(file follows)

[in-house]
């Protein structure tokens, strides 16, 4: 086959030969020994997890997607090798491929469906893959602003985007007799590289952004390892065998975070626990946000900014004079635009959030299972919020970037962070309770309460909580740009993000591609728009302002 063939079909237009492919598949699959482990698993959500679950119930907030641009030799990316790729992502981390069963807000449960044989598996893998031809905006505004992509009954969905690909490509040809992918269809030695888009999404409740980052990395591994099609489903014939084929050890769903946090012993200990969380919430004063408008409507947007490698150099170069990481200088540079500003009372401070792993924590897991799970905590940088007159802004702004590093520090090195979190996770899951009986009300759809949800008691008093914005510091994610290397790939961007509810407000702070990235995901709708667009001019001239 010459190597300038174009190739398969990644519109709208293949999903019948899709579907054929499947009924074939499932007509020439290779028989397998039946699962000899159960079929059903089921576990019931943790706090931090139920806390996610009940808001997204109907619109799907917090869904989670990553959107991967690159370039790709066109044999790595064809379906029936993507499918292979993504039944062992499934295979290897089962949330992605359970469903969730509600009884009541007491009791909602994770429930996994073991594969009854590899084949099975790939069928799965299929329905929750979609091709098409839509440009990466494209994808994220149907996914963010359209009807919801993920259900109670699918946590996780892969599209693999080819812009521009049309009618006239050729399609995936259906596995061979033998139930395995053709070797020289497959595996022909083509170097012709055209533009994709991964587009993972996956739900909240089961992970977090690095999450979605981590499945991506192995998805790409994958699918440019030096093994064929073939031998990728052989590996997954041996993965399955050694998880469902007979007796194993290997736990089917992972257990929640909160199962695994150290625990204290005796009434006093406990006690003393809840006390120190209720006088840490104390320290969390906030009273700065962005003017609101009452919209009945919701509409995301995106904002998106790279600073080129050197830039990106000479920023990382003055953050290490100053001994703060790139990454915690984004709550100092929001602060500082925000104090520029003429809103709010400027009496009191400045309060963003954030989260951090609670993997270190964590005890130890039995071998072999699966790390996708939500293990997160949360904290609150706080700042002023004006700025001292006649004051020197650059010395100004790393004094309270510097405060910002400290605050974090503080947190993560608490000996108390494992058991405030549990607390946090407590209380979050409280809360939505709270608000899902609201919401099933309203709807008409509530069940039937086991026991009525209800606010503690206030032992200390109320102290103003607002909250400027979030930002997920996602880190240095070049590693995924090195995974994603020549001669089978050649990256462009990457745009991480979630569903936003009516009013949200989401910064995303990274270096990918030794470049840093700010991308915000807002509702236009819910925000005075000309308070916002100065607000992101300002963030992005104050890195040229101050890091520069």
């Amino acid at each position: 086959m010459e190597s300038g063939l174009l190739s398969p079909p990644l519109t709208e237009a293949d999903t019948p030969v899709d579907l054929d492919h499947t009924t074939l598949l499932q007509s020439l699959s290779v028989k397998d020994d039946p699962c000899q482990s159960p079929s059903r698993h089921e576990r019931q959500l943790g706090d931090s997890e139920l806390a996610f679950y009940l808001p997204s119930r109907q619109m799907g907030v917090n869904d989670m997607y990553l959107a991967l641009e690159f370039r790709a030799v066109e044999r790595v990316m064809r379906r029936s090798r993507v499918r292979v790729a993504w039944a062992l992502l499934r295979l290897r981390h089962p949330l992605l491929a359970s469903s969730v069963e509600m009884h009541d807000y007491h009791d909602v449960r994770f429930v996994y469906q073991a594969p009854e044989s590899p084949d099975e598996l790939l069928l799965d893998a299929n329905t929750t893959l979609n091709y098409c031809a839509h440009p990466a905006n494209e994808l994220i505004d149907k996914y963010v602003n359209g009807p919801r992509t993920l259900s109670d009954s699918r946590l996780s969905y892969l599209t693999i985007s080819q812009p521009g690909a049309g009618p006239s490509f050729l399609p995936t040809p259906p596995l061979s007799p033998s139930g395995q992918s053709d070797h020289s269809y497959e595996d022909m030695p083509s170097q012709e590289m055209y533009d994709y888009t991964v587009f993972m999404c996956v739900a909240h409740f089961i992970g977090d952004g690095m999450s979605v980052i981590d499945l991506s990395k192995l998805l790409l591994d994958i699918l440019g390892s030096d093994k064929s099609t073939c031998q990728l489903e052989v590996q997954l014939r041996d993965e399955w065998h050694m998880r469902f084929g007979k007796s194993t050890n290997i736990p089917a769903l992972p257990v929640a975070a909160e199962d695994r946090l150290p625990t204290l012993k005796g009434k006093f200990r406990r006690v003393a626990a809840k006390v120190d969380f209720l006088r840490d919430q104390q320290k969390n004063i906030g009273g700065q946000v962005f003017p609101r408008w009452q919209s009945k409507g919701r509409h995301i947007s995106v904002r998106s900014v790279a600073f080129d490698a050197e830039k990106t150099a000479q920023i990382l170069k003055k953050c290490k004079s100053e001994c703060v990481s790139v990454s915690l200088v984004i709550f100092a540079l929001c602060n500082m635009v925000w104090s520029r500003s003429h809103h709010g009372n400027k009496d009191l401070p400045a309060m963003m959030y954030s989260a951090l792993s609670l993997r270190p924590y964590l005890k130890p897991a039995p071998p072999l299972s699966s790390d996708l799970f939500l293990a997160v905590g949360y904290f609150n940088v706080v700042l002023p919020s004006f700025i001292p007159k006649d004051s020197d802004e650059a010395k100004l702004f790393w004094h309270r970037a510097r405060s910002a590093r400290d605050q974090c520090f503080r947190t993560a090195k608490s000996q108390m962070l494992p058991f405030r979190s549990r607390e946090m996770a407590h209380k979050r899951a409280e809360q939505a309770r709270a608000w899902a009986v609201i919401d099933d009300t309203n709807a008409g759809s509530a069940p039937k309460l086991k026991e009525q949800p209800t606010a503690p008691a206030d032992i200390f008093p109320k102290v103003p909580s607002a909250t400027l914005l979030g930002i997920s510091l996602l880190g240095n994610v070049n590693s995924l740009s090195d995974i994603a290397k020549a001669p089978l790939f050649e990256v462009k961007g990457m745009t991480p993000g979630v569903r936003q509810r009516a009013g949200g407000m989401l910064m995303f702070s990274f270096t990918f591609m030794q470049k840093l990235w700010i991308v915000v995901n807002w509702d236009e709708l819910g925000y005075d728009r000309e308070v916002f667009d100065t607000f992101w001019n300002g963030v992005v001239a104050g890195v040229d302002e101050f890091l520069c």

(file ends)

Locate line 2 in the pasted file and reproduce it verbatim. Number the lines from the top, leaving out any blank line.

């Protein structure tokens, strides 16, 4: 086959030969020994997890997607090798491929469906893959602003985007007799590289952004390892065998975070626990946000900014004079635009959030299972919020970037962070309770309460909580740009993000591609728009302002 063939079909237009492919598949699959482990698993959500679950119930907030641009030799990316790729992502981390069963807000449960044989598996893998031809905006505004992509009954969905690909490509040809992918269809030695888009999404409740980052990395591994099609489903014939084929050890769903946090012993200990969380919430004063408008409507947007490698150099170069990481200088540079500003009372401070792993924590897991799970905590940088007159802004702004590093520090090195979190996770899951009986009300759809949800008691008093914005510091994610290397790939961007509810407000702070990235995901709708667009001019001239 010459190597300038174009190739398969990644519109709208293949999903019948899709579907054929499947009924074939499932007509020439290779028989397998039946699962000899159960079929059903089921576990019931943790706090931090139920806390996610009940808001997204109907619109799907917090869904989670990553959107991967690159370039790709066109044999790595064809379906029936993507499918292979993504039944062992499934295979290897089962949330992605359970469903969730509600009884009541007491009791909602994770429930996994073991594969009854590899084949099975790939069928799965299929329905929750979609091709098409839509440009990466494209994808994220149907996914963010359209009807919801993920259900109670699918946590996780892969599209693999080819812009521009049309009618006239050729399609995936259906596995061979033998139930395995053709070797020289497959595996022909083509170097012709055209533009994709991964587009993972996956739900909240089961992970977090690095999450979605981590499945991506192995998805790409994958699918440019030096093994064929073939031998990728052989590996997954041996993965399955050694998880469902007979007796194993290997736990089917992972257990929640909160199962695994150290625990204290005796009434006093406990006690003393809840006390120190209720006088840490104390320290969390906030009273700065962005003017609101009452919209009945919701509409995301995106904002998106790279600073080129050197830039990106000479920023990382003055953050290490100053001994703060790139990454915690984004709550100092929001602060500082925000104090520029003429809103709010400027009496009191400045309060963003954030989260951090609670993997270190964590005890130890039995071998072999699966790390996708939500293990997160949360904290609150706080700042002023004006700025001292006649004051020197650059010395100004790393004094309270510097405060910002400290605050974090503080947190993560608490000996108390494992058991405030549990607390946090407590209380979050409280809360939505709270608000899902609201919401099933309203709807008409509530069940039937086991026991009525209800606010503690206030032992200390109320102290103003607002909250400027979030930002997920996602880190240095070049590693995924090195995974994603020549001669089978050649990256462009990457745009991480979630569903936003009516009013949200989401910064995303990274270096990918030794470049840093700010991308915000807002509702236009819910925000005075000309308070916002100065607000992101300002963030992005104050890195040229101050890091520069």